Video

    Video Ivorian Chocolate Makers Promote Locally-made Chocolate

    Ivory Coast is the world's top producer of cocoa but hardly any of it is processed into chocolate there. Instead, the cocoa is sent abroad to chocolate makers in Europe and elsewhere. This is a general problem throughout Africa – massive exports of raw materials but few finished goods. As Emilie Iob reports from Abidjan, several Ivorian entrepreneurs are working to change that formula - 100 percent Ivorian chocolate bar at a time.
    Video

    Video Tesla Opens Battery-Producing Gigafactory

    Two years after starting to produce electric cars, U.S. car maker Tesla Motors has opened the first part of its huge battery manufacturing plant, which will eventually cover more than a square kilometer. Situated close to Reno, Nevada, the so-called Gigafactory will eventually produce more lithium-ion batteries than were made worldwide in 2013. VOA's George Putic reports.
    Video

    Video Polio-affected Afghan Student Fulfilling Her Dreams in America

    Afghanistan is one of only two countries in the world where children still get infected by polio. The other is Pakistan. Mahbooba Akhtarzada who is from Afghanistan, was disabled by polio, but has managed to overcome the obstacles caused by this crippling disease. VOA's Zheela Nasari caught up with Akhtarzada and brings us this report narrated by Bronwyn Benito.
    Video

    Video Hillary Clinton Promises to Build a 'Better Tomorrow'

    Democratic presidential candidate Hillary Clinton urged voters Thursday not to give in to the politics of fear. She vowed to unite the country and move it forward if elected in November. Clinton formally accepted the Democratic Party's nomination at its national convention in Philadelphia. VOA national correspondent Jim Malone has more.
    Video

    Video Trump Tones Down Praise for Russia

    Republican presidential candidate Donald Trump is toning down his compliments for Russia and Vladimir Putin as such rhetoric got him in trouble recently. After calling on Russia to find 30.000 missing emails from rival Hillary Clinton, Trump told reporters he doesn't know Putin and never called him a great leader, just one who's better than President Barack Obama. Putin has welcomed Trump's overtures, but, as Zlatica Hoke reports, ordinary Russians say they are not putting much faith in Trump.
    Video

    Video Uganda Unveils its First Solar-powered Bus

    A solar-powered bus described by its Ugandan makers as the first in Africa has made its public debut. Kiira Motors' electric bus, Kayoola, displayed recently at a stadium in Uganda's capital. From Kampala, Maurice Magorane filed this report narrated by Salem Solomon.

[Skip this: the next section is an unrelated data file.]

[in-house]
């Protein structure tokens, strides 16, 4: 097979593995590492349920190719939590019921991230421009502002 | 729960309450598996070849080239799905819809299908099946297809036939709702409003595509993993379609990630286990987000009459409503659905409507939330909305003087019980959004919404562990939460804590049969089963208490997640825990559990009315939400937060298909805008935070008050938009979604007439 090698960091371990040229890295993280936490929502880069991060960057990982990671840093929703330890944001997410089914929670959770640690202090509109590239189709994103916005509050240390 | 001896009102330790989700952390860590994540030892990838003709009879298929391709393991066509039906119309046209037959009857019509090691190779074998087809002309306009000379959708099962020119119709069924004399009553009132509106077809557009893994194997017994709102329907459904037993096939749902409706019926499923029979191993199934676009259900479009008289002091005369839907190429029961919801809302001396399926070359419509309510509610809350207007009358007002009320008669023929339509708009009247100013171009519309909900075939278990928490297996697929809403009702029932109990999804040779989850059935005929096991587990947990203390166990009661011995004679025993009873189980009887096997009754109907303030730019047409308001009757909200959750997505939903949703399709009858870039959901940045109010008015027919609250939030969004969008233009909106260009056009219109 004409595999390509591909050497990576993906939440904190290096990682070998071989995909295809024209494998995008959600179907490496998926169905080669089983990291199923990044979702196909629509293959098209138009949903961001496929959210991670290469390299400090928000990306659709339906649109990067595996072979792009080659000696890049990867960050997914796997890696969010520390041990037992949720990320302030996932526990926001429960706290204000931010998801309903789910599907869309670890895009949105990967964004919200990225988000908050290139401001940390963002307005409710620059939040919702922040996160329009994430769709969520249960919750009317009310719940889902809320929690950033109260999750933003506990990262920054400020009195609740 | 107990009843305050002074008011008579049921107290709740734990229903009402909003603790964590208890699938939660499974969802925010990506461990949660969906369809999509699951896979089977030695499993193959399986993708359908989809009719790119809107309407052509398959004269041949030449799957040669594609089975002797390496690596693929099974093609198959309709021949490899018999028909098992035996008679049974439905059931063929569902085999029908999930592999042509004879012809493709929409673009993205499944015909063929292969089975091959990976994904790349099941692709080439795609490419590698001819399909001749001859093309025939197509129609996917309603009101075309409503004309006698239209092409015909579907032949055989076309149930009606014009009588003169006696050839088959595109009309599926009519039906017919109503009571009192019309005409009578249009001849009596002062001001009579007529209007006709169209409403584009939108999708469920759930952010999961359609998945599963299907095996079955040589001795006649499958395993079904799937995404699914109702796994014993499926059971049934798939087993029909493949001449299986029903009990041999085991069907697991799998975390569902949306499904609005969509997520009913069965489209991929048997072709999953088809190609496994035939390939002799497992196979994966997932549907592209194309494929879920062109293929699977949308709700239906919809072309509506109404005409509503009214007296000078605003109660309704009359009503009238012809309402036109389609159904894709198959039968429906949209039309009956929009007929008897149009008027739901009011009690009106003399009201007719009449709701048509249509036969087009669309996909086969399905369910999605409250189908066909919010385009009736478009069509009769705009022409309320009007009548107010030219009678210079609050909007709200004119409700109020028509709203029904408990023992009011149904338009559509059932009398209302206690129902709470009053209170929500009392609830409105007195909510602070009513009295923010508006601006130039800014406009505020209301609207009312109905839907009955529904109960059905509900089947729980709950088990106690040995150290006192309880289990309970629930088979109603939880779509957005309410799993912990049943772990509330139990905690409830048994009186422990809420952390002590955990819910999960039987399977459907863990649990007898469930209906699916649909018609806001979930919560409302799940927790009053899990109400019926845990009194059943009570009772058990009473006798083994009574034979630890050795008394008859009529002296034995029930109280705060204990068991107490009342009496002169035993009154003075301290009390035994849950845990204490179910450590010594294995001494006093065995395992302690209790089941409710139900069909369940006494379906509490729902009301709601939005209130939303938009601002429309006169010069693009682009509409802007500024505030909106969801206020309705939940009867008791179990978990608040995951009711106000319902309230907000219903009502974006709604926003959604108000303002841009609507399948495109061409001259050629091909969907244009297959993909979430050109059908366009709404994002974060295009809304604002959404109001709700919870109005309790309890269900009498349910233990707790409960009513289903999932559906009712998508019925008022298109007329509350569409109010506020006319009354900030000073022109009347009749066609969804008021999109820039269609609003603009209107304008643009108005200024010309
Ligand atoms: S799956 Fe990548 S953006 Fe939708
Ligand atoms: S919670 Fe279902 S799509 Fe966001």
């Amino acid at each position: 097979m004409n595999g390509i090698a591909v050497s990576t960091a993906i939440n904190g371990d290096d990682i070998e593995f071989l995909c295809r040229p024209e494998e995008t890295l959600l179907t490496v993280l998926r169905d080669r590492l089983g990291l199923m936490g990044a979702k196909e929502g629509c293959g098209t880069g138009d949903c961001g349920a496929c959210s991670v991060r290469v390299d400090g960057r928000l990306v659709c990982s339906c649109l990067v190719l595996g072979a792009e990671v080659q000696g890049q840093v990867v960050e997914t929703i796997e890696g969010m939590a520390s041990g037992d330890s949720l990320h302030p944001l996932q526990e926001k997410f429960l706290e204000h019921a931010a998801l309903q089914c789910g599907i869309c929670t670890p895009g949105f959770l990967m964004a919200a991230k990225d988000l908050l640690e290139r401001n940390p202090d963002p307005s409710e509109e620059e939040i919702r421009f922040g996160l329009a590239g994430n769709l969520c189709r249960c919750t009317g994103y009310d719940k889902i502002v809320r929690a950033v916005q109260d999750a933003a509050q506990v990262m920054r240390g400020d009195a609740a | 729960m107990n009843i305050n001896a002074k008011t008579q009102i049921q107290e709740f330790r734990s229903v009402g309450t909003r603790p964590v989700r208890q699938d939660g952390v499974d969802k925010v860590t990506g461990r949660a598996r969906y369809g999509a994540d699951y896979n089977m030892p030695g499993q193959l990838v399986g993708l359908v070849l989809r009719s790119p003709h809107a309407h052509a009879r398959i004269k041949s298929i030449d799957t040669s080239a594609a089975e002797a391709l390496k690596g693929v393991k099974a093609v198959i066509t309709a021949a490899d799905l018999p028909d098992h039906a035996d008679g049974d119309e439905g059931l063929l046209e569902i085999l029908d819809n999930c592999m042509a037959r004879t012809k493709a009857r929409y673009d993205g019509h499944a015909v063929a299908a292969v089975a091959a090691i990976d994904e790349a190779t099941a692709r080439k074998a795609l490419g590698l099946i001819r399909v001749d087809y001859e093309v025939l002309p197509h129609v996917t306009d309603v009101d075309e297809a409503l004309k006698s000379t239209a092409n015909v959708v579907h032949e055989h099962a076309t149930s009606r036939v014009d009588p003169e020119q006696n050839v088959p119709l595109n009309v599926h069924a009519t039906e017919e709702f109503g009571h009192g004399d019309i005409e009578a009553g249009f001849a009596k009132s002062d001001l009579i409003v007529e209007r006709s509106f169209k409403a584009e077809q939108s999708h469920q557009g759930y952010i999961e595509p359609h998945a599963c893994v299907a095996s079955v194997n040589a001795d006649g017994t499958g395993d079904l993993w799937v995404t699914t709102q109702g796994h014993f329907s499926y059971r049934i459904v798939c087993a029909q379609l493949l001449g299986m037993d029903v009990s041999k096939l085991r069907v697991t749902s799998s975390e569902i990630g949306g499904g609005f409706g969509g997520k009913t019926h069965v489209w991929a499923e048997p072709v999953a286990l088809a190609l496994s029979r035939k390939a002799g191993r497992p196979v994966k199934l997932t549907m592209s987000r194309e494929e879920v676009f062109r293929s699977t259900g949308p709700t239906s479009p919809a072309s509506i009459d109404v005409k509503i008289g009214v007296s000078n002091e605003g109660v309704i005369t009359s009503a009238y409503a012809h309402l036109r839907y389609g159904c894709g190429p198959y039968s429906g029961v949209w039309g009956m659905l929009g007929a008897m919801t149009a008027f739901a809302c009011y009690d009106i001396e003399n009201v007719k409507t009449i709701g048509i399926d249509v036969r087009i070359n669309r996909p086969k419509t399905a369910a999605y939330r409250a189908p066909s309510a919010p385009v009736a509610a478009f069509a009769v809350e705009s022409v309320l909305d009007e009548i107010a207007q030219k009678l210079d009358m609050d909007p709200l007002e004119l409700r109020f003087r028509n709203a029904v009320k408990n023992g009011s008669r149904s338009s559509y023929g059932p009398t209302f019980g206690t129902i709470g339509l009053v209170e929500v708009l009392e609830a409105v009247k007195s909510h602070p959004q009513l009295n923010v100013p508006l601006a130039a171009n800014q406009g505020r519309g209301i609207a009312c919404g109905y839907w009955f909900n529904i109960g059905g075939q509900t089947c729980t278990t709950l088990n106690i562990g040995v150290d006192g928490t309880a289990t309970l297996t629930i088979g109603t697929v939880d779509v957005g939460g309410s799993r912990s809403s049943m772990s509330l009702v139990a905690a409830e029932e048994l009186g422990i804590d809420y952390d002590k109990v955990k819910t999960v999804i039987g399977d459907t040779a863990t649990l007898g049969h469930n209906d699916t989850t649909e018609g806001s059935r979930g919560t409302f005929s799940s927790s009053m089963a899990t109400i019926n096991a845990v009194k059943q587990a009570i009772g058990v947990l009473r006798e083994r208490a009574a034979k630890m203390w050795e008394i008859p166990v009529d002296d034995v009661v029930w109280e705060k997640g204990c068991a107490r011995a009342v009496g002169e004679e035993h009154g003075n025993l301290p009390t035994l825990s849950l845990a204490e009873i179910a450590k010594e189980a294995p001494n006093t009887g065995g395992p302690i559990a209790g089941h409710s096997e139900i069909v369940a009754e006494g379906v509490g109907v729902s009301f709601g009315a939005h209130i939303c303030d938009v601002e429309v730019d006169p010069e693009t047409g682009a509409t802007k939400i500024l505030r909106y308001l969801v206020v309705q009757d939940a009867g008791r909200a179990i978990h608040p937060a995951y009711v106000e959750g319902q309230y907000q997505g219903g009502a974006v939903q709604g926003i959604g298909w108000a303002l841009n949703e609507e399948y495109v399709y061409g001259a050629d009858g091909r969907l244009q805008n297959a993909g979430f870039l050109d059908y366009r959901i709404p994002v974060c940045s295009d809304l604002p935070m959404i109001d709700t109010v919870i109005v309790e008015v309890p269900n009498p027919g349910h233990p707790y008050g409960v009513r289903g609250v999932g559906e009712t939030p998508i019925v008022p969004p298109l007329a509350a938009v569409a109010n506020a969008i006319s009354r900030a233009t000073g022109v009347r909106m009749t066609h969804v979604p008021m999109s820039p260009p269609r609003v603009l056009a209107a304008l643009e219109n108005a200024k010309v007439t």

Video

    Video Silicon Valley: More Than A Place, It's a Culture

    Silicon Valley is a technology powerhouse and a place that companies such as Google, Facebook and Apple call home. It is a region in northern California that stretches from San Francisco to San Jose. But, more than that, it's known for its startup culture. VOA's Elizabeth Lee went inside one company to find out what it's like to work in a startup.
    Video

    Video Immigrant Delegate Marvels at Democratic Process

    It’s been a bitter and divisive election season – but first time Indian-American delegate Dr. Shashi Gupta headed to the Democratic National Convention with a sense of hope. VOA’s Katherine Gypson followed this immigrant with the love of U.S. politics all the way to Philadelphia.
    Video

    Video Dutch Entrepreneurs Turn Rainwater Into Beer

    June has been recorded as one of the wettest months in more than a century in many parts of Europe. To a group of entrepreneurs in Amsterdam the rain came as a blessing, as they used the extra water to brew beer. Serginho Roosblad has more to the story.
    Video

    Video Commerce Thrives on US-Mexico Border

    At the Democratic Convention in Philadelphia this week, the party’s presumptive presidential nominee, Hillary Clinton, is expected to attack proposals made by her opponent, Republican presidential nominee Donald Trump, to build a wall along the U.S.-Mexico border. Last Friday, President Barack Obama hosted his Mexican counterpart, President Enrique Peña Nieto, to underscore the good relations between the two countries. VOA’s Greg Flakus reports from Tucson.
    Video

    Video Film Helps Save Ethiopian Children Thought to be Cursed

    'Omo Child' looks at effort of African man to stop killings of ‘mingi’ children
    Video

    Video London’s Financial Crown at Risk as Rivals Eye Brexit Opportunities

    By most measures, London rivals New York as the only true global financial center. But Britain’s vote to leave the European Union – so-called ‘Brexit’ – means the city could lose its right to sell services tariff-free across the bloc, risking its position as Europe’s financial headquarters. Already some banks have said they may shift operations to the mainland. Henry Ridgwell reports from London.

    Special Report

    Adrift The Invisible African Diaspora